"1957 Chevrolet Pickup 1/2 t. Ser. # 3A57L119921

1 - New adding Machine 2-951609 NCR"

and other described equipment.

¶9 Security then filed of record a financing statement on March 11, 1966, in which the property description portion thereof consisted of the following language:

"1957 Chevrolet PU Ser. # 3A57L119921 equipment"

¶10 On April 20, 1966, National delivered the previously ordered cash register to Thompson at the Sapulpa station and picked up the loaned machine. They entered into a purchase agreement on that date. This contract was filed of record as a financing statement on August 12, 1966.

¶11 In the meantime a Henryetta bank had challenged the priority of American's security interest in the personal property at the stations located in Okmulgee, Henryetta and east of Henryetta. This controversy was apparently settled when American, after examining the public records in early June, 1966, released its security interest in the personal property at the named stations on June 20, 1966, leaving in effect only the security interest it held in the personal property at the Sapulpa station.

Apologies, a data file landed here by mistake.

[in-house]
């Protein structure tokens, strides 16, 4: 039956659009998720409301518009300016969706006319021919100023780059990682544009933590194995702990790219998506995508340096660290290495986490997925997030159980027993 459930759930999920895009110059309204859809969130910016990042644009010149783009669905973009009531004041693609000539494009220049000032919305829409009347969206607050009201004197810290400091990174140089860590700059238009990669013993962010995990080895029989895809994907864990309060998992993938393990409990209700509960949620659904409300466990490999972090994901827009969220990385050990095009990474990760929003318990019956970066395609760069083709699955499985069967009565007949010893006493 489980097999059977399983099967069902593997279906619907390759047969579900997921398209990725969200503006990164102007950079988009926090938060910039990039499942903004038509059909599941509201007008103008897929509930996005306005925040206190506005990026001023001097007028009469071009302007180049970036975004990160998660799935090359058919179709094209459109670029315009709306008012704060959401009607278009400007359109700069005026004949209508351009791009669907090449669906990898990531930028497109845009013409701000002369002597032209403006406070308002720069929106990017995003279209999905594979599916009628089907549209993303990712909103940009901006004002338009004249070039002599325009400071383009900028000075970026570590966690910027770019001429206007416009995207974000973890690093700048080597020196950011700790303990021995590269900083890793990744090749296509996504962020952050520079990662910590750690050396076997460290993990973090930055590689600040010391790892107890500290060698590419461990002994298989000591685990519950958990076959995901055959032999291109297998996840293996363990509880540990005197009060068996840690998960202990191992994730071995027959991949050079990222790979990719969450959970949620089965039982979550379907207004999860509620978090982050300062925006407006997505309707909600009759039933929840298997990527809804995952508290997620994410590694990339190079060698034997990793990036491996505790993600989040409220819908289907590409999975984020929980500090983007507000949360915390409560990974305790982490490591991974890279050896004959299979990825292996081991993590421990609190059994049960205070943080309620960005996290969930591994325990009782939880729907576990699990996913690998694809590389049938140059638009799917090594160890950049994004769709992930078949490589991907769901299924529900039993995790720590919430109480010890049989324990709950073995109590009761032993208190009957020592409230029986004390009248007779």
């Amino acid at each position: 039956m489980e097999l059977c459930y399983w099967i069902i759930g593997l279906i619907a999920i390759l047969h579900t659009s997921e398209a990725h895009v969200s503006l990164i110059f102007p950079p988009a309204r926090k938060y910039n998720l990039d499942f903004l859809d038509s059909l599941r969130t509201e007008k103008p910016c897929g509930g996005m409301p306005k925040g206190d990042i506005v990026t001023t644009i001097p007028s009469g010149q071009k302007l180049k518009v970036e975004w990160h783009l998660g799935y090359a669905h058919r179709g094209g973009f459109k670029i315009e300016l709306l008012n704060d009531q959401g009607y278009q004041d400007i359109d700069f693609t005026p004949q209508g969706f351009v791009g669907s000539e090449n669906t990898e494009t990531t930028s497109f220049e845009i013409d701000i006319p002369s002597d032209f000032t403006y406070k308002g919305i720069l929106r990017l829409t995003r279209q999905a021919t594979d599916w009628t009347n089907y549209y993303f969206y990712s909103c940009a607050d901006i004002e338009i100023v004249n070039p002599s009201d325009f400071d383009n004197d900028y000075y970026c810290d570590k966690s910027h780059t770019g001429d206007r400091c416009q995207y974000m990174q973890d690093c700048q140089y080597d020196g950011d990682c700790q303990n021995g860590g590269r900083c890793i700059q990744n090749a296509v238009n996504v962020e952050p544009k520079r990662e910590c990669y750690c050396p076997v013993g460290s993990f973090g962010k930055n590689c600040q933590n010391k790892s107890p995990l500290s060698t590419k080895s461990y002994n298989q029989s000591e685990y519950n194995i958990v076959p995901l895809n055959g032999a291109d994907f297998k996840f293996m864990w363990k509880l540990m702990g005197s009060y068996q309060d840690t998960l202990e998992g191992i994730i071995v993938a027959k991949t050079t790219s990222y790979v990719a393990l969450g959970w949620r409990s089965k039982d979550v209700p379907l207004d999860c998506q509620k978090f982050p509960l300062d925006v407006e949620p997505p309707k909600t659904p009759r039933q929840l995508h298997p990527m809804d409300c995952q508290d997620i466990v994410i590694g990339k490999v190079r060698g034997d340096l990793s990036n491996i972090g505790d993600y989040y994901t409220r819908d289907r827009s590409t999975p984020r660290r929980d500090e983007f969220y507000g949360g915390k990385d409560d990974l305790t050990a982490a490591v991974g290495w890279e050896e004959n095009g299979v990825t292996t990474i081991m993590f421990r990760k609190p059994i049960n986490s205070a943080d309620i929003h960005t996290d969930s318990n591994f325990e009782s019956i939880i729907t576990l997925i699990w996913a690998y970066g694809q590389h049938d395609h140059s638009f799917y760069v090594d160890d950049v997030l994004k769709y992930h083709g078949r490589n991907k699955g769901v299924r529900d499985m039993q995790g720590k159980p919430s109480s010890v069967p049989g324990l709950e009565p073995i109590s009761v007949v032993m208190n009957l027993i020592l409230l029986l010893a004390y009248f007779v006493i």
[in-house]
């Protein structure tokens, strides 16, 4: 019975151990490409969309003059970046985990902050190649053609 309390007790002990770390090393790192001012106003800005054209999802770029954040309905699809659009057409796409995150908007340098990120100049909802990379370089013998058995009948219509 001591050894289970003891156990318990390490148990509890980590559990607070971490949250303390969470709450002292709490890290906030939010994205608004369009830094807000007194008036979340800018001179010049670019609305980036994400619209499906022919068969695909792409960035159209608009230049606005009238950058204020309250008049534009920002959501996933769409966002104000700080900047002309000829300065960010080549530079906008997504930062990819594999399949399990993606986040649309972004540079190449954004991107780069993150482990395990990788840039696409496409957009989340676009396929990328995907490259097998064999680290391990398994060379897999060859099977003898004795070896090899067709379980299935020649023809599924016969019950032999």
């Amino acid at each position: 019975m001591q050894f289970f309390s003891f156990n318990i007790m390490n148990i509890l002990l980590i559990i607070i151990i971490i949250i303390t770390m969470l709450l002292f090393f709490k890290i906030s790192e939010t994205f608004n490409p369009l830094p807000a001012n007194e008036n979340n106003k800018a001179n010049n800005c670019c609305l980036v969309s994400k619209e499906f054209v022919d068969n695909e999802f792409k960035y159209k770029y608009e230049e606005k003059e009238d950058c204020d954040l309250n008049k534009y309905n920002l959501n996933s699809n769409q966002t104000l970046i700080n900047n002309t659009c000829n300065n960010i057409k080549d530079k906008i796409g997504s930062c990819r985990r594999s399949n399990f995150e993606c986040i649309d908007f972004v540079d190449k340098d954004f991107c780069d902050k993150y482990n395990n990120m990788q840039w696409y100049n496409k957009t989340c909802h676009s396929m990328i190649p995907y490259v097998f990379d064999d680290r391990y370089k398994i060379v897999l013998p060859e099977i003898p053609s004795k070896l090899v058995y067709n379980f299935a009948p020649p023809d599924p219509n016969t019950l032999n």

¶12 Thompson defaulted with the situation in this condition. American's appeal presents two questions, (1) as between it and National, which has the prior security interest in the new cash register delivered to the Sapulpa station on April 20, 1966, and (2) as between it and Security, which has the prior security interest in the adding machine described in Security's security agreement. The trial court held against American in both instances.

¶13 American contends that under the provisions of the Uniform Commercial Code the lien of its security agreement upon the cash register was superior to the lien of National.

¶14 The record, supra, reflects that American's security agreement was executed December 13, 1965, and filed December 27, 1965, and that National's security agreement was executed April 20, 1966, being the day the cash register was delivered, and was filed more than 10 days thereafter, on August 12, 1966.